Hello Fellow Readers,
Interactions with wildlife can bring a tear to my eye… the wonder of it all. On April 23rd, while walking along Island Beach State Park NJ with canine kid Ellie, we spied a fisherman with what looked a dog. I should preface that Ellie is a rescue who still suffers from anxiety and fear of other dogs. As we began to walk around the fisherman, he pointed to his dog. To our surprise, it was a seal pup and Ellie was not fearful but curious as were we.
Seals, or pinnipeds meaning “fin footed”, are commonly called sea dogs and after meeting this little fella its clear why. He looked like a playful puppy showing off by arching his back and flipping around to watch a truck as it passed by. He squeezed his nose with his fin in a playful moment; or maybe he was clearing his ears from being deep at sea. “He doesn’t move too fast,” the fisherman said who was minding his tackle when the little guy crawled next to him.
I suspect our finned friend was a harbor seal pup with his silvery-grey fir that glistened in the sun. They range from grey to brownish black or black and are usually spotted. Males grow to five feet and 250 pounds. Females 150 to 200 pounds. Harbor seals can swim as soon as they are born and depend on their mother’s milk for three to six months, then head out on their own to live up to 25 years.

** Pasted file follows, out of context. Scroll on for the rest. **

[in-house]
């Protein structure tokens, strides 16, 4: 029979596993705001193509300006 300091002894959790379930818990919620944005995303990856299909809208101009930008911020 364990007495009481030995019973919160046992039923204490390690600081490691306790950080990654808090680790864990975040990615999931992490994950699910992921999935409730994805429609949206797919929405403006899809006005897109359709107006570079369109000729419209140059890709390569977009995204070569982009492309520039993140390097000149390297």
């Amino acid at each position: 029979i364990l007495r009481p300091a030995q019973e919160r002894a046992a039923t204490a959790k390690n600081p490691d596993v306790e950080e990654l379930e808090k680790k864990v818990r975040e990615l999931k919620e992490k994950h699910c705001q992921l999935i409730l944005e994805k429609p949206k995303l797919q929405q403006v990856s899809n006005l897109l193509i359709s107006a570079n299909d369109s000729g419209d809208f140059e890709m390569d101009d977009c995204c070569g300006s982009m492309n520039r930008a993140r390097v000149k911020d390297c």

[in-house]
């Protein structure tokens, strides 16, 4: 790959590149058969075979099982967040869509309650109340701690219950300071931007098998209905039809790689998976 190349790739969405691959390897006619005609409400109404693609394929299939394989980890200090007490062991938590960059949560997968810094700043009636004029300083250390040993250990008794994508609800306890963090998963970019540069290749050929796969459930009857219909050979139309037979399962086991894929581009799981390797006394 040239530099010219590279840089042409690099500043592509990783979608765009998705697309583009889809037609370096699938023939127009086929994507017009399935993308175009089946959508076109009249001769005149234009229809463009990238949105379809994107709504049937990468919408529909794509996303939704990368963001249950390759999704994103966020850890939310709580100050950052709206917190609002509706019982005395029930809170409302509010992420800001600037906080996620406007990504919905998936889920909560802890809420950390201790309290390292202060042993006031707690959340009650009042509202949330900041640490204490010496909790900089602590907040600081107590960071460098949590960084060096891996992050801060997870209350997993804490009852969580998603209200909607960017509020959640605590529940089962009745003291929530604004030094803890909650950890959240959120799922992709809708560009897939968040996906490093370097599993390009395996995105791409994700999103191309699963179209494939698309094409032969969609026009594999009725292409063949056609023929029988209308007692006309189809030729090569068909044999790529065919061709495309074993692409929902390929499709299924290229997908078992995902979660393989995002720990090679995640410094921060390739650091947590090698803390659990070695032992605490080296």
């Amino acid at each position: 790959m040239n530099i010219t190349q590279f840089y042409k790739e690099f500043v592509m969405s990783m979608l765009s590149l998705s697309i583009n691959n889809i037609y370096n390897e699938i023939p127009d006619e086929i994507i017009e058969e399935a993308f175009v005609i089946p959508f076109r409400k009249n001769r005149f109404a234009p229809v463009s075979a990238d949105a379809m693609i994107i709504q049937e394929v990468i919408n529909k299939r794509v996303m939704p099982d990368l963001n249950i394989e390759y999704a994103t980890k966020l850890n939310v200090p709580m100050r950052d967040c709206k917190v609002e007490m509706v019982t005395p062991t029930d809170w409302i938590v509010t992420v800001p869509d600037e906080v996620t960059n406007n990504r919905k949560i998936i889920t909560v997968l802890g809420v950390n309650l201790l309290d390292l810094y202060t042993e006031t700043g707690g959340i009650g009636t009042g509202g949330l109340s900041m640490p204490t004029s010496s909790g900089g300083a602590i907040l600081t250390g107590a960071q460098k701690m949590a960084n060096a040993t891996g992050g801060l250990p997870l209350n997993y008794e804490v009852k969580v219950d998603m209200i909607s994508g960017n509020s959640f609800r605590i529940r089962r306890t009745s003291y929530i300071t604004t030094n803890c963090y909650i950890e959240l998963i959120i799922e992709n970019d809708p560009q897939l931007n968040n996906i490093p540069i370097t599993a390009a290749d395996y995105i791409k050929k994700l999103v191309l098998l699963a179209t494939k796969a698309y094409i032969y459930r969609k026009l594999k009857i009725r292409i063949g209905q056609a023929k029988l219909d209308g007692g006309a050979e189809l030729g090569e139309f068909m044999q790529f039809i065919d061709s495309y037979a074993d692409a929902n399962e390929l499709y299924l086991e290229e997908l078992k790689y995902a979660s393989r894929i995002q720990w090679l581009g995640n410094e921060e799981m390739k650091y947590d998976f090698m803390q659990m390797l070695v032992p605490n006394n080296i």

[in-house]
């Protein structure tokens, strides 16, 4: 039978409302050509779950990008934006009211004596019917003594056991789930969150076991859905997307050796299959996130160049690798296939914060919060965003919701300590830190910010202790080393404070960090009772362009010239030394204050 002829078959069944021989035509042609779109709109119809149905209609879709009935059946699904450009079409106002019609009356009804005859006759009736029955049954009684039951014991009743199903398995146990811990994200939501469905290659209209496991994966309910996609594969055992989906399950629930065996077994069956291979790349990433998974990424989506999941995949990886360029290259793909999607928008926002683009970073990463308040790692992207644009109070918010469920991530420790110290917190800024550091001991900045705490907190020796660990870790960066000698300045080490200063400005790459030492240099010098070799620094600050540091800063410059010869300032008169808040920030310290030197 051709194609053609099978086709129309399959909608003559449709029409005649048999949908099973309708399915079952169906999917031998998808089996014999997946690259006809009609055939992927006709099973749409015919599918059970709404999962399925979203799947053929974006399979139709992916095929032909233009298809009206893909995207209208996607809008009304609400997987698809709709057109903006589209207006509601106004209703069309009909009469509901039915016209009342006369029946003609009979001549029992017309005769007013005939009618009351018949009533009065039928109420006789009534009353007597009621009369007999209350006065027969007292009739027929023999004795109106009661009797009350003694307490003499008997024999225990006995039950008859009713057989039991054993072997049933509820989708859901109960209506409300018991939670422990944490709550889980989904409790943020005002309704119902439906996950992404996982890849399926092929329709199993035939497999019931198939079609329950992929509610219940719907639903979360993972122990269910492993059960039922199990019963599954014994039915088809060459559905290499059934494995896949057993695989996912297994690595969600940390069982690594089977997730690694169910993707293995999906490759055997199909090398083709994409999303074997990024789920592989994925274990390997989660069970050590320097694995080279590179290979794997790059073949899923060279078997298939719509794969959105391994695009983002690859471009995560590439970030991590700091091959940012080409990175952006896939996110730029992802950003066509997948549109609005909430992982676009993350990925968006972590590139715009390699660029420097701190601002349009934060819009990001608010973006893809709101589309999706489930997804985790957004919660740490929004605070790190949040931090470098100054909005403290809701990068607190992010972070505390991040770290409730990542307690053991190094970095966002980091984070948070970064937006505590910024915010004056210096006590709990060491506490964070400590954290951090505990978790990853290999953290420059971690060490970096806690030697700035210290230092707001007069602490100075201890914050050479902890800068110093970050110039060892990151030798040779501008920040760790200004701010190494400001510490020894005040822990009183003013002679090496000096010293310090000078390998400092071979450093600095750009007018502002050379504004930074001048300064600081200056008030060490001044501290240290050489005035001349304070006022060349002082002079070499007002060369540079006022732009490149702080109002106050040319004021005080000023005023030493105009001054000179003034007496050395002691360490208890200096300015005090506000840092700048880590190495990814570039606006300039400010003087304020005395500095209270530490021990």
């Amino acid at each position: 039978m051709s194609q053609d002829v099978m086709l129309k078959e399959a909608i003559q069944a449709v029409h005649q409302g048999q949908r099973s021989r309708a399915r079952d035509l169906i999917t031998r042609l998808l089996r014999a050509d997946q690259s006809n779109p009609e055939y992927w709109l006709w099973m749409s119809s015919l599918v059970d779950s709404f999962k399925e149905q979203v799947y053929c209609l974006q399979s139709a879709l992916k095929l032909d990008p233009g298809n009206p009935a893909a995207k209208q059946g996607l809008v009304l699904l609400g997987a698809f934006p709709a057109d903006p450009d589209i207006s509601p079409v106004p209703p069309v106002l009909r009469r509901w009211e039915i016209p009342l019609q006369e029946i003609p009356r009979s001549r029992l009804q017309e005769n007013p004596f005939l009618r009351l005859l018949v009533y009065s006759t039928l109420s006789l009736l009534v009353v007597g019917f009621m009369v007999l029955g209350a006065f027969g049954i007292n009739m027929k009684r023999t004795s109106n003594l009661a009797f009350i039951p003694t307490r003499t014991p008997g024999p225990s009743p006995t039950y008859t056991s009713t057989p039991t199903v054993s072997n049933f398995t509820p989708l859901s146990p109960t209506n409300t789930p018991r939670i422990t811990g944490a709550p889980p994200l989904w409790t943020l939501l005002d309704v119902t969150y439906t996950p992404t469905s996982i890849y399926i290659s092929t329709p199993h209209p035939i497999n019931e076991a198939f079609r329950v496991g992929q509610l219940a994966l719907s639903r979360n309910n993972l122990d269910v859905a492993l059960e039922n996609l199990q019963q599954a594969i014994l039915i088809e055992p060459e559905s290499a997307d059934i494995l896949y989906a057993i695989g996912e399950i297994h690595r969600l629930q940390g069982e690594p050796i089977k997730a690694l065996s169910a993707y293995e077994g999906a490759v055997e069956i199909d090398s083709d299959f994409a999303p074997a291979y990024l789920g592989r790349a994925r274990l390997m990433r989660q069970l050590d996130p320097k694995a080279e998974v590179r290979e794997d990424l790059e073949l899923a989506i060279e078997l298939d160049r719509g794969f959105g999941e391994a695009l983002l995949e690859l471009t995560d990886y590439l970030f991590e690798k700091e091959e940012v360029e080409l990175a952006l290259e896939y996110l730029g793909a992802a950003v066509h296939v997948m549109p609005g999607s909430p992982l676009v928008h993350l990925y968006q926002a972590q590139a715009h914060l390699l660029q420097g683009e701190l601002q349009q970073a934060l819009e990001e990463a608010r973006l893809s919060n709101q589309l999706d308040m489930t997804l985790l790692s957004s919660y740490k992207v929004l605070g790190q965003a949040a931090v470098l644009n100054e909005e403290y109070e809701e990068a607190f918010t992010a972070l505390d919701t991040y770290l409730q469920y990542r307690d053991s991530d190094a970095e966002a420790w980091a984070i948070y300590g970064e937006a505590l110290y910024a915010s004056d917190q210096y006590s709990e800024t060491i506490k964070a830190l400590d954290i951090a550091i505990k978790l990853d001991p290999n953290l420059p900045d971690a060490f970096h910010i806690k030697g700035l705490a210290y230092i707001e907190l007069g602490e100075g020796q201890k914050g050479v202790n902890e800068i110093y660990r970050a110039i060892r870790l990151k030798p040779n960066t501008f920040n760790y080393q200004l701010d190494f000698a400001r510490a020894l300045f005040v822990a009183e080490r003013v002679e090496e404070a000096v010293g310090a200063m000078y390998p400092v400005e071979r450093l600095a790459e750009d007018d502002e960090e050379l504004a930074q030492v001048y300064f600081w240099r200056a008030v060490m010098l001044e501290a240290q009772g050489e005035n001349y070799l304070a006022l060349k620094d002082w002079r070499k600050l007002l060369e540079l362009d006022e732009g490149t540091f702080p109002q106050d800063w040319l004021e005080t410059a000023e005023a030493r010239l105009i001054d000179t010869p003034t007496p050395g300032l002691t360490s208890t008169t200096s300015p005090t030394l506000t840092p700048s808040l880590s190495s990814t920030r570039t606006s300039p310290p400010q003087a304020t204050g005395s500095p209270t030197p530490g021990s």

Technically we were standing too close; though the seal chose to park himself accordingly. Its advised to stay at least fifty yards away. Seals can be dangerous when approached; there bite more severe than that of a pit bull. Mary worrywart wondered if the pup was injured or lost, though he looked well nourished. They normally hunker down in small groups called colonies in haul-out sites where they rest, warm themselves and escape predators like sharks and people. Later I learned the Marine Mammal Stranding Center in Brigantine NJ recently released five baby seals that likely came from colonies in Massachusetts and Maine they nursed back to health. I wonder if the fisherman’s pup was one of them, explaining his trust of humans.
That afternoon we checked on the pup whose fisherman was gone and replaced by a NJ State Park official sitting vigil in a truck equipped with a bull horn who I coined as Seal Security. “Stay away from the seal, stay away from the seal” Seal Security announced to horse riders passing by. Sound asleep he looked like driftwood that washed ashore. We chatted with the official who said he’s there to keep people away. “The seal knows what he’s doing. He’s here to warm up.” Seals swim south to feed on fish heading north after winter.
Should you come across fawn or other babies in your garden, keep your distance. Don’t interfere. Rather, marvel over the miracles of Mother Nature. She knows what she is doing. Garden Dilemmas? Askmarystone@gmail.com